Use this URL to cite or link to this record in EThOS: https://ethos.bl.uk/OrderDetails.do?uin=uk.bl.ethos.773242
Title: Re-imagining Nigerian unity : identity, ethno-nationalism and the depiction of the nation in Nigerian novels by female authors
Author: Embleton, Nadia
ISNI:       0000 0004 7960 659X
Awarding Body: SOAS University of London
Current Institution: SOAS, University of London
Date of Award: 2019
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Abstract:
The research undertaken in this thesis looks to fill the gap in understanding how female authors construct images of the Nigerian national identity in relation to the characters ethno-national identity. Within this it seeks to understand how the role of the mother figure is portrayed in relation to nurturing these supra-national and ethno-national identities, and the way in which independent female characters are depicted as playing crucial roles in furthering the process of Nigerian nation building. Thus, my critical line of inquiry will engage with the following questions: (1) How do Nigerian novels by female authors build national identities in their narratives? (2) What does a Nigerian identity look like in these novels? (3) If the narratives of these female authors are not concerned with nationalism, then what is the thematic focus of these works in relation to identity in Nigerian society? The core of my analysis will be a direct engagement with the aesthetics of Nigerian novels by female authors, both early and contemporary. As identity is an important aspect of my critical inquiry I will look to use post-colonial discourses as a framework through which to understand the more contemporary constructions of black and African identities. Through the application of concepts such as W.E.B Du Bois' (1994) 'double consciousness', Alcinda Honwana's (2012) idea of 'waithood' and Chimamanda Ngozi Adichie's (2016) concept of 'choicelessness' I analyse the experience of young Nigerians based in Nigeria and the diaspora in negotiating both an ethno-national and Nigerian identity. Finally, I will also engage with discourses surrounding nationalism, both in its general theoretical context. I argue that the characters and experiences constructed by female authors are more inclusive and empathetic to all Nigerians regardless of gender. That female authors narratives demonstrate the importance of female figures in the construction of the nation.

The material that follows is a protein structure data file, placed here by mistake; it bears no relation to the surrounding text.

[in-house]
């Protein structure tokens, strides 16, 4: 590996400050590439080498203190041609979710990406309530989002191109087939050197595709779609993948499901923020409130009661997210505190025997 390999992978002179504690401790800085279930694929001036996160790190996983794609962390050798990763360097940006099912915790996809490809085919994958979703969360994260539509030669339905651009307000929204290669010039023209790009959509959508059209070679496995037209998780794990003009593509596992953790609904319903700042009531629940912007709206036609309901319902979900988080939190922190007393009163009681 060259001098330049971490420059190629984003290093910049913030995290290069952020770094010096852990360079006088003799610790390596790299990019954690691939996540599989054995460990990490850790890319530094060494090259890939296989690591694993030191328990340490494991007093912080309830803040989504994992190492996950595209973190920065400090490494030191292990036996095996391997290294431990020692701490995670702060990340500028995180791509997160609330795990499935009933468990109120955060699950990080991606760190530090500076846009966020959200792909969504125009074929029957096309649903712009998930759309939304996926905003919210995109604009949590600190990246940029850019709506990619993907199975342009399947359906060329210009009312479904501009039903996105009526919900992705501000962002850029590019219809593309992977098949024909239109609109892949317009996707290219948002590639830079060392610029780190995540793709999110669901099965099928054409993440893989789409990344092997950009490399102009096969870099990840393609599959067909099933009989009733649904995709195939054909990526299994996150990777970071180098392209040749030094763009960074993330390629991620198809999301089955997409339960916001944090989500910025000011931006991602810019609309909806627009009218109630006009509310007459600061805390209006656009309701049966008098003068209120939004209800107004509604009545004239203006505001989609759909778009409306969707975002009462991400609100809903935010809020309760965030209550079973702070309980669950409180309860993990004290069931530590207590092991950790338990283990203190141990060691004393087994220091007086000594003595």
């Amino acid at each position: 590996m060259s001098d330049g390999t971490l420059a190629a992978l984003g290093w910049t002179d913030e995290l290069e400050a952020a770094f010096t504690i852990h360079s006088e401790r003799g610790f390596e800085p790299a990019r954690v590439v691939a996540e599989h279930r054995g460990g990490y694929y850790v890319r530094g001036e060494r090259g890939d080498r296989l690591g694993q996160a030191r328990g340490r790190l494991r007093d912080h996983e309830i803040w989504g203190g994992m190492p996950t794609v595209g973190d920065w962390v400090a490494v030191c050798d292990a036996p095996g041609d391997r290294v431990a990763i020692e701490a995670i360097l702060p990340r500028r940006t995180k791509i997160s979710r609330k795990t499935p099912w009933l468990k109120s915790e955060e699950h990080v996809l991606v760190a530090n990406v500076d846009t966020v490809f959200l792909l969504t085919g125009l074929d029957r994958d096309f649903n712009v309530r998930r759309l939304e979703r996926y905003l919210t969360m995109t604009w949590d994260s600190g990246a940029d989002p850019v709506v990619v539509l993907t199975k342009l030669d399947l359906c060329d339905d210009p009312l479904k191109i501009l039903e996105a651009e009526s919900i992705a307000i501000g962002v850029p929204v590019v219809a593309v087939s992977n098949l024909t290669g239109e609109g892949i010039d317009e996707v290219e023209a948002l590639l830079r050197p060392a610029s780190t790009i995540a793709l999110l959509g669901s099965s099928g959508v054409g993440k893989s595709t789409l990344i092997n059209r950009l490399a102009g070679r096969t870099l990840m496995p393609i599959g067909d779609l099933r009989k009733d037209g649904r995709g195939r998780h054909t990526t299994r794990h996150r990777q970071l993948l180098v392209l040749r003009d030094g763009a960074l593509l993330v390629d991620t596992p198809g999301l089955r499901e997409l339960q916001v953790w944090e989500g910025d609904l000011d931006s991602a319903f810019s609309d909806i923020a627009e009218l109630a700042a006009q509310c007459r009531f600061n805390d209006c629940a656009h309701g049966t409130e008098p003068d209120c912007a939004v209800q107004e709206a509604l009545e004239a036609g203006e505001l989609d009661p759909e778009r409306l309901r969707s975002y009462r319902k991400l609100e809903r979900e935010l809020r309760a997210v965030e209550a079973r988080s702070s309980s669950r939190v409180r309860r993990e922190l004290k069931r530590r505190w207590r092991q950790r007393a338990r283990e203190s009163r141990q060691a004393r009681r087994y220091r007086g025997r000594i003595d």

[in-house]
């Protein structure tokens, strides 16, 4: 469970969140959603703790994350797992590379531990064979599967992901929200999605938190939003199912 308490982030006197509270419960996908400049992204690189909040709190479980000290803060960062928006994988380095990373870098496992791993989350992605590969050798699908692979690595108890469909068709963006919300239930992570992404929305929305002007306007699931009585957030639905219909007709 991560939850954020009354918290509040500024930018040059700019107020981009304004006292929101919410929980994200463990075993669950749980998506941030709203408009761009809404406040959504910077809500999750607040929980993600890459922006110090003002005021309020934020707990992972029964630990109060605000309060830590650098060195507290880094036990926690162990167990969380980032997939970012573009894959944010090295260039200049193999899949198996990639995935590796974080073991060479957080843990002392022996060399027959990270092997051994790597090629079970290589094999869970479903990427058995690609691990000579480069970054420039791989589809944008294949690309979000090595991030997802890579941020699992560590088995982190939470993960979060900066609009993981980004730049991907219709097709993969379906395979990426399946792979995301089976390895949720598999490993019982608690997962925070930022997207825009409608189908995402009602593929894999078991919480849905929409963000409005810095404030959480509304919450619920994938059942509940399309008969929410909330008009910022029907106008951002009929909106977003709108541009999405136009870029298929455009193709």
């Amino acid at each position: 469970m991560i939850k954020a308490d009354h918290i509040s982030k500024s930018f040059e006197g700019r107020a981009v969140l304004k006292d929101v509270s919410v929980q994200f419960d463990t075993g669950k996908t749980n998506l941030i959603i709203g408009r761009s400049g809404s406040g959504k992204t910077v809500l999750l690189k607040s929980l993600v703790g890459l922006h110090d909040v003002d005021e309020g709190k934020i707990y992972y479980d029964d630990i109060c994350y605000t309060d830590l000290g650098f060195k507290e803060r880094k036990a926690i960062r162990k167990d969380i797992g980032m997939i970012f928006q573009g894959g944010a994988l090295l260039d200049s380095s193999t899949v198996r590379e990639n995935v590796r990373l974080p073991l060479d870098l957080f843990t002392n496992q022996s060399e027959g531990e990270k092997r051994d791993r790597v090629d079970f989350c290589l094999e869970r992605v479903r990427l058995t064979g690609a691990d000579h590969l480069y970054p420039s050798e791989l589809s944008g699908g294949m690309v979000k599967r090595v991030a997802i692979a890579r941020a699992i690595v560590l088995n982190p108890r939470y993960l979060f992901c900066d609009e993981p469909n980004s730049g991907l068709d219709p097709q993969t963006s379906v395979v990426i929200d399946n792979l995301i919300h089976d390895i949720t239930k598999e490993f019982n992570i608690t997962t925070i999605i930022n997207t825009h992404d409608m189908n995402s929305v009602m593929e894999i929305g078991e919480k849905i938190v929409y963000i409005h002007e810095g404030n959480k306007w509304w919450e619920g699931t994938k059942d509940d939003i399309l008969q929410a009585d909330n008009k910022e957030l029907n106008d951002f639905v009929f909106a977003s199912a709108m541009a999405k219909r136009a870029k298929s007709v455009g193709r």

Supervisor: Not available Sponsor: Not available
Qualification Name: Thesis (Ph.D.) Qualification Level: Doctoral
EThOS ID: uk.bl.ethos.773242  DOI:
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